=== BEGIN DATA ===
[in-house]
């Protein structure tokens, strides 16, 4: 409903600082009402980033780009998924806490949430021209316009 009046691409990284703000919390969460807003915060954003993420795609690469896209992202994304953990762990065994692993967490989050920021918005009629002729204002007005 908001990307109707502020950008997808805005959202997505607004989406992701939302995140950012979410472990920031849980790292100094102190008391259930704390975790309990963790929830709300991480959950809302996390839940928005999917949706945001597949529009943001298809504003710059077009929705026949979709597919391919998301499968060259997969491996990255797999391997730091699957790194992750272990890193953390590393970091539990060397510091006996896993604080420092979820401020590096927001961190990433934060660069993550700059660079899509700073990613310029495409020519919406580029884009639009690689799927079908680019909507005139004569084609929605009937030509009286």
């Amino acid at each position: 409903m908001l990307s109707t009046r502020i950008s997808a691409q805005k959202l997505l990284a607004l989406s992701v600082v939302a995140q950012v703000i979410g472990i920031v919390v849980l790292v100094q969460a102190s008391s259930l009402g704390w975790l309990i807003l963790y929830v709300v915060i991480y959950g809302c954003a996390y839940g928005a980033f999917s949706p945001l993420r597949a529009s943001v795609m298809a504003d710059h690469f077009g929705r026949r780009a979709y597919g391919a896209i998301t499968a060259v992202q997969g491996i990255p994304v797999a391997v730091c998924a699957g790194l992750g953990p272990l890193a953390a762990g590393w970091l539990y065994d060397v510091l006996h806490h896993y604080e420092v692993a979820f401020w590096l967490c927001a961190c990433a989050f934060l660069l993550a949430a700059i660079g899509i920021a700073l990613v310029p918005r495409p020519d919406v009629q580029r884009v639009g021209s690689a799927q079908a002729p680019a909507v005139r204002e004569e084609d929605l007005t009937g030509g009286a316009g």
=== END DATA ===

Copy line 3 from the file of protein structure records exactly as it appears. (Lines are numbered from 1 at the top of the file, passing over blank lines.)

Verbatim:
């Amino acid at each position: 409903m908001l990307s109707t009046r502020i950008s997808a691409q805005k959202l997505l990284a607004l989406s992701v600082v939302a995140q950012v703000i979410g472990i920031v919390v849980l790292v100094q969460a102190s008391s259930l009402g704390w975790l309990i807003l963790y929830v709300v915060i991480y959950g809302c954003a996390y839940g928005a980033f999917s949706p945001l993420r597949a529009s943001v795609m298809a504003d710059h690469f077009g929705r026949r780009a979709y597919g391919a896209i998301t499968a060259v992202q997969g491996i990255p994304v797999a391997v730091c998924a699957g790194l992750g953990p272990l890193a953390a762990g590393w970091l539990y065994d060397v510091l006996h806490h896993y604080e420092v692993a979820f401020w590096l967490c927001a961190c990433a989050f934060l660069l993550a949430a700059i660079g899509i920021a700073l990613v310029p918005r495409p020519d919406v009629q580029r884009v639009g021209s690689a799927q079908a002729p680019a909507v005139r204002e004569e084609d929605l007005t009937g030509g009286a316009g």